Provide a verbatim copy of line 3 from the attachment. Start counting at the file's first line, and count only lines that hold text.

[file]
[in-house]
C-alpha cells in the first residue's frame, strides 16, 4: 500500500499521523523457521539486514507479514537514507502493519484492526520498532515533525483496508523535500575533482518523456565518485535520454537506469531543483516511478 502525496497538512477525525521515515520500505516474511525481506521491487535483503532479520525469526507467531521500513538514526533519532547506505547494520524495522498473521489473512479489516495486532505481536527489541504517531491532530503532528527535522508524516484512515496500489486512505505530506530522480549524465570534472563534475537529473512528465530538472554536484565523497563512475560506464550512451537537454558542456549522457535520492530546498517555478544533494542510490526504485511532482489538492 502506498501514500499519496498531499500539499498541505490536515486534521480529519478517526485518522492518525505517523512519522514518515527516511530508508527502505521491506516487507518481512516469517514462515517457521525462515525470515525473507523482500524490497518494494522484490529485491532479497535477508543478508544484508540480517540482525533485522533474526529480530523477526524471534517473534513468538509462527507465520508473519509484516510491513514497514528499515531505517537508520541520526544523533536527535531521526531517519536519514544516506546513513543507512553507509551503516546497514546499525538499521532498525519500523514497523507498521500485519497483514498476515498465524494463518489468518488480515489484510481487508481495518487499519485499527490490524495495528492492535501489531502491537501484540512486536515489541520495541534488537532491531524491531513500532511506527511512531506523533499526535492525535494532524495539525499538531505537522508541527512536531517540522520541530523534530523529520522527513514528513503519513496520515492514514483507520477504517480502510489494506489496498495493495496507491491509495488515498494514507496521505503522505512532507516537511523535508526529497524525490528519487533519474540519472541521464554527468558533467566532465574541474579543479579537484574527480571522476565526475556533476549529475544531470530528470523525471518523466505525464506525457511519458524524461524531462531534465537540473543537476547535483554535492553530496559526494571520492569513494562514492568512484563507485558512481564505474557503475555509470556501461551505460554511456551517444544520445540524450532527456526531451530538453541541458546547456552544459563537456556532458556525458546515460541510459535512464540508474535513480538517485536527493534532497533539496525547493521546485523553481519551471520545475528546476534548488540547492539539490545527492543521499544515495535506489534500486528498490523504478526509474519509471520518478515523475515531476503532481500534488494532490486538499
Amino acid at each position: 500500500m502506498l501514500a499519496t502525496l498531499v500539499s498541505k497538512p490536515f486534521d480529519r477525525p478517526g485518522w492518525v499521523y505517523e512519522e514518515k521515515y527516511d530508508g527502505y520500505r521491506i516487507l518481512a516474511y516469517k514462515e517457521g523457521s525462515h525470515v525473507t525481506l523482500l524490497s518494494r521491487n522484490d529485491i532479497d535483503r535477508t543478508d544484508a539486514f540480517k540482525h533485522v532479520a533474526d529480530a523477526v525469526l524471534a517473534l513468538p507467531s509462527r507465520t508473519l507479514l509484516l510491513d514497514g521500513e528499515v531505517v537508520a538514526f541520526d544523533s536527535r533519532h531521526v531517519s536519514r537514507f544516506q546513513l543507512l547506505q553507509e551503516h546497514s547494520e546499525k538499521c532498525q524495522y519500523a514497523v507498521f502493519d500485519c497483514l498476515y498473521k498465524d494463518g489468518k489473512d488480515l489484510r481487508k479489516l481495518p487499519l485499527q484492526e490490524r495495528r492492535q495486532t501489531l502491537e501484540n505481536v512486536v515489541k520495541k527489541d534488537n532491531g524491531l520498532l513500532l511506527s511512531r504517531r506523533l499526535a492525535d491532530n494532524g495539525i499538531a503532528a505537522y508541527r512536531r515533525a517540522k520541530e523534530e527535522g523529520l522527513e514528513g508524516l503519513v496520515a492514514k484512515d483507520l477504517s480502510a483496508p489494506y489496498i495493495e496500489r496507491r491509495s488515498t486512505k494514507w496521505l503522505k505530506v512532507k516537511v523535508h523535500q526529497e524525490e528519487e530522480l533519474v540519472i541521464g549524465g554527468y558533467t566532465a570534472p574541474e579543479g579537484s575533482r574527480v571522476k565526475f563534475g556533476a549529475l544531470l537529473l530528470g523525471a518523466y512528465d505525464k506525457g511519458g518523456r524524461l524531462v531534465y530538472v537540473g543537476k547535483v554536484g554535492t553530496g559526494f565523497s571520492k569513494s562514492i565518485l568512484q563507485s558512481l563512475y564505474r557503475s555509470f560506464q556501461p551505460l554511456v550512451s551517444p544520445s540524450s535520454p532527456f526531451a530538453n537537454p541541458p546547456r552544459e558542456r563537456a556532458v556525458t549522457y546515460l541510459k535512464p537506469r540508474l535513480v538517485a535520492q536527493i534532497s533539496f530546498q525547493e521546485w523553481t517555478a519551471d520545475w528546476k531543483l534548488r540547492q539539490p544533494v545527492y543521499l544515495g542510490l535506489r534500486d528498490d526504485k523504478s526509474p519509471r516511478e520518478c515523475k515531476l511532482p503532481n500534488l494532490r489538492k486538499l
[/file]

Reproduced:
Amino acid at each position: 500500500m502506498l501514500a499519496t502525496l498531499v500539499s498541505k497538512p490536515f486534521d480529519r477525525p478517526g485518522w492518525v499521523y505517523e512519522e514518515k521515515y527516511d530508508g527502505y520500505r521491506i516487507l518481512a516474511y516469517k514462515e517457521g523457521s525462515h525470515v525473507t525481506l523482500l524490497s518494494r521491487n522484490d529485491i532479497d535483503r535477508t543478508d544484508a539486514f540480517k540482525h533485522v532479520a533474526d529480530a523477526v525469526l524471534a517473534l513468538p507467531s509462527r507465520t508473519l507479514l509484516l510491513d514497514g521500513e528499515v531505517v537508520a538514526f541520526d544523533s536527535r533519532h531521526v531517519s536519514r537514507f544516506q546513513l543507512l547506505q553507509e551503516h546497514s547494520e546499525k538499521c532498525q524495522y519500523a514497523v507498521f502493519d500485519c497483514l498476515y498473521k498465524d494463518g489468518k489473512d488480515l489484510r481487508k479489516l481495518p487499519l485499527q484492526e490490524r495495528r492492535q495486532t501489531l502491537e501484540n505481536v512486536v515489541k520495541k527489541d534488537n532491531g524491531l520498532l513500532l511506527s511512531r504517531r506523533l499526535a492525535d491532530n494532524g495539525i499538531a503532528a505537522y508541527r512536531r515533525a517540522k520541530e523534530e527535522g523529520l522527513e514528513g508524516l503519513v496520515a492514514k484512515d483507520l477504517s480502510a483496508p489494506y489496498i495493495e496500489r496507491r491509495s488515498t486512505k494514507w496521505l503522505k505530506v512532507k516537511v523535508h523535500q526529497e524525490e528519487e530522480l533519474v540519472i541521464g549524465g554527468y558533467t566532465a570534472p574541474e579543479g579537484s575533482r574527480v571522476k565526475f563534475g556533476a549529475l544531470l537529473l530528470g523525471a518523466y512528465d505525464k506525457g511519458g518523456r524524461l524531462v531534465y530538472v537540473g543537476k547535483v554536484g554535492t553530496g559526494f565523497s571520492k569513494s562514492i565518485l568512484q563507485s558512481l563512475y564505474r557503475s555509470f560506464q556501461p551505460l554511456v550512451s551517444p544520445s540524450s535520454p532527456f526531451a530538453n537537454p541541458p546547456r552544459e558542456r563537456a556532458v556525458t549522457y546515460l541510459k535512464p537506469r540508474l535513480v538517485a535520492q536527493i534532497s533539496f530546498q525547493e521546485w523553481t517555478a519551471d520545475w528546476k531543483l534548488r540547492q539539490p544533494v545527492y543521499l544515495g542510490l535506489r534500486d528498490d526504485k523504478s526509474p519509471r516511478e520518478c515523475k515531476l511532482p503532481n500534488l494532490r489538492k486538499l